In Holland, A Moving Tradition to Honor Fallen American Soldiers

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Normally Memorial Day is an important day at the American war cemetery in Margraten, in the south of the Netherlands.

For decades, the soldiers resting here, fallen in WWII, have been adopted by locals. It’s considered a duty and an honor to adopt a grave. There’s even a waiting list, and the care is often passed on from generation to generation.

The local people learn about the soldier they are honoring and visit their grave regularly, and often keep in touch with family in the US as well. You can read more about the grave adoption program here.

Holland Memorial Day

Normally, Memorial Day means loads of people and flowers at the cemetery, and this year was to be an important one.

With the 75th anniversary in mind, the “foster families” had been working on a project to give the graves a face, researching for and finding pictures of most of the soldiers. They would have been displayed on site by the families on Memorial Day. 

Sadly, this was not possible under the circumstances created by the pandemic. Only the king and a few officials were admitted because of corona and required social distance rules. At least, the names could be read out loud, and that’s a long, long list…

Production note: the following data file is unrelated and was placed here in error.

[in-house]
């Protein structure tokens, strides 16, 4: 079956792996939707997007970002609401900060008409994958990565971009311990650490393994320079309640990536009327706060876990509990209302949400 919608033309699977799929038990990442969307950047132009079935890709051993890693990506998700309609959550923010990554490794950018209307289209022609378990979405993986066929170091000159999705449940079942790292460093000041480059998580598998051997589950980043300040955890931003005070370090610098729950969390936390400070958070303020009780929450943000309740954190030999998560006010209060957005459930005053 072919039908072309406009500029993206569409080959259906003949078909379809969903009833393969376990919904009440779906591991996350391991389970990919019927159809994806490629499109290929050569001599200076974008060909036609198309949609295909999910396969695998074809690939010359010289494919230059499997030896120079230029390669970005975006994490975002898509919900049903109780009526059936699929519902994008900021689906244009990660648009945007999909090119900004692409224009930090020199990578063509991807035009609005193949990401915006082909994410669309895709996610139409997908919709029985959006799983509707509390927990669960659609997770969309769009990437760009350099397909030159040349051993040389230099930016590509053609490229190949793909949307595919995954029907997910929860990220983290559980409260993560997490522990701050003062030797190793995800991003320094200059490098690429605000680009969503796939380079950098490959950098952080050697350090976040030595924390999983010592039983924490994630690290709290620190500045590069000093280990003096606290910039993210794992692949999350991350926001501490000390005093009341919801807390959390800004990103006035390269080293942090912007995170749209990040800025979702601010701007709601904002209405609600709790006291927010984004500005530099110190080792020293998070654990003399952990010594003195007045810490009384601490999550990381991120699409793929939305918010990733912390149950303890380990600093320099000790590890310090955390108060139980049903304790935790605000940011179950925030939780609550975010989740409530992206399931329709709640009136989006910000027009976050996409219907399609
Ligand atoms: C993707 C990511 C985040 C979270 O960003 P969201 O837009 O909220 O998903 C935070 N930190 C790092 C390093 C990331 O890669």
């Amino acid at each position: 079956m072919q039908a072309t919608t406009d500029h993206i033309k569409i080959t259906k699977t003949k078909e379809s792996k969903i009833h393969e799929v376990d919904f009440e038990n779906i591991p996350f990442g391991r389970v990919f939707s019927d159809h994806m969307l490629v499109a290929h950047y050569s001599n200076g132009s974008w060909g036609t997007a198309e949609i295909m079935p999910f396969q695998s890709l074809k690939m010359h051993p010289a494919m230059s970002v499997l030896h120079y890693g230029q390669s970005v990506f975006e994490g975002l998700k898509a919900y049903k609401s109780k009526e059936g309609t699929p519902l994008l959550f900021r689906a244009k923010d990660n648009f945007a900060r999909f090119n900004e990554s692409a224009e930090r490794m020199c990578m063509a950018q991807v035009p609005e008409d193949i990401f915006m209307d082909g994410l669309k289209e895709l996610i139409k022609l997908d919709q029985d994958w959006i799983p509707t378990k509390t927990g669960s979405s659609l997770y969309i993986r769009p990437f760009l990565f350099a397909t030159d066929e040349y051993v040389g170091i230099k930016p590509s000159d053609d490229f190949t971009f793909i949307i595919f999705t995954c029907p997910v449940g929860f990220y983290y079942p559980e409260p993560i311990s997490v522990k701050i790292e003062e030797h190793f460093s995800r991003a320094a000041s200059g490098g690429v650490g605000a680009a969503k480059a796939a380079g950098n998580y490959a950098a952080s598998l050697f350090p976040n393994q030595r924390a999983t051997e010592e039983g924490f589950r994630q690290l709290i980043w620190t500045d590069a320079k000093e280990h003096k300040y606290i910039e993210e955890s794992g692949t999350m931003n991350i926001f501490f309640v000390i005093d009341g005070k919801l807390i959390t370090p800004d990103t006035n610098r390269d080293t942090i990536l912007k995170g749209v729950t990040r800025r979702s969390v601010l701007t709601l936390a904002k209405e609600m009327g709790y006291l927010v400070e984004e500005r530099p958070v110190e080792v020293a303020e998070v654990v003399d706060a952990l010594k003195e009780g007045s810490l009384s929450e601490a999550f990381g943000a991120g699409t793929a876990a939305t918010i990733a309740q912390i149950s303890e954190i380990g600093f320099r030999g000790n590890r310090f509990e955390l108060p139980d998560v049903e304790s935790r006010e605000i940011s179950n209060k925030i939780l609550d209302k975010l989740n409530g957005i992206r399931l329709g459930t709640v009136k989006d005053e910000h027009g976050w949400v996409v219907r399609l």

Originally there were more than 18,000 American graves. But families were allowed to bring remains home to the US, so, about 10,000 did. 8301 remained in the Netherlands. And there are the “Walls of the Missing” with the names of 1722 Americans missed in action in the region.

Here is more about the beautiful tradition of Margraten.

Special thanks to our Dutch Untour colleague Edmond at for sharing details on this important and moving tradition.

One comment

  1. My sister was an Adminisrative Assistant at Bowling Green State University in Ohio prior to her retirement. One of the professors she worked with there has a brother buried at Margraten. I, at that time, was teaching children of the military at a NATO Base in the Netherlands. Once when my sister came to visit me, we visited Margraten and got to see Joe’s grave. We then met the Dutch family who were the second generation who had adopted the grave. That experience, and the information we learned from them was touching and exceptional!! Later when the 5th grade students of a teaching colleague in the American Section took her class on a field trip to Margraten, I joined them. I had given a rose to each student with the direction to place it on one of the Americans’ graves. That was one of the greatest experiences during my 36 years in education!

    Thank you for sharing this great article with Americans! I have a small favor to ask. Could you please forward it to my sister? I haven’t found where I could forward it to her.

    Thanking you in advance I remain

    Sandra Campbell

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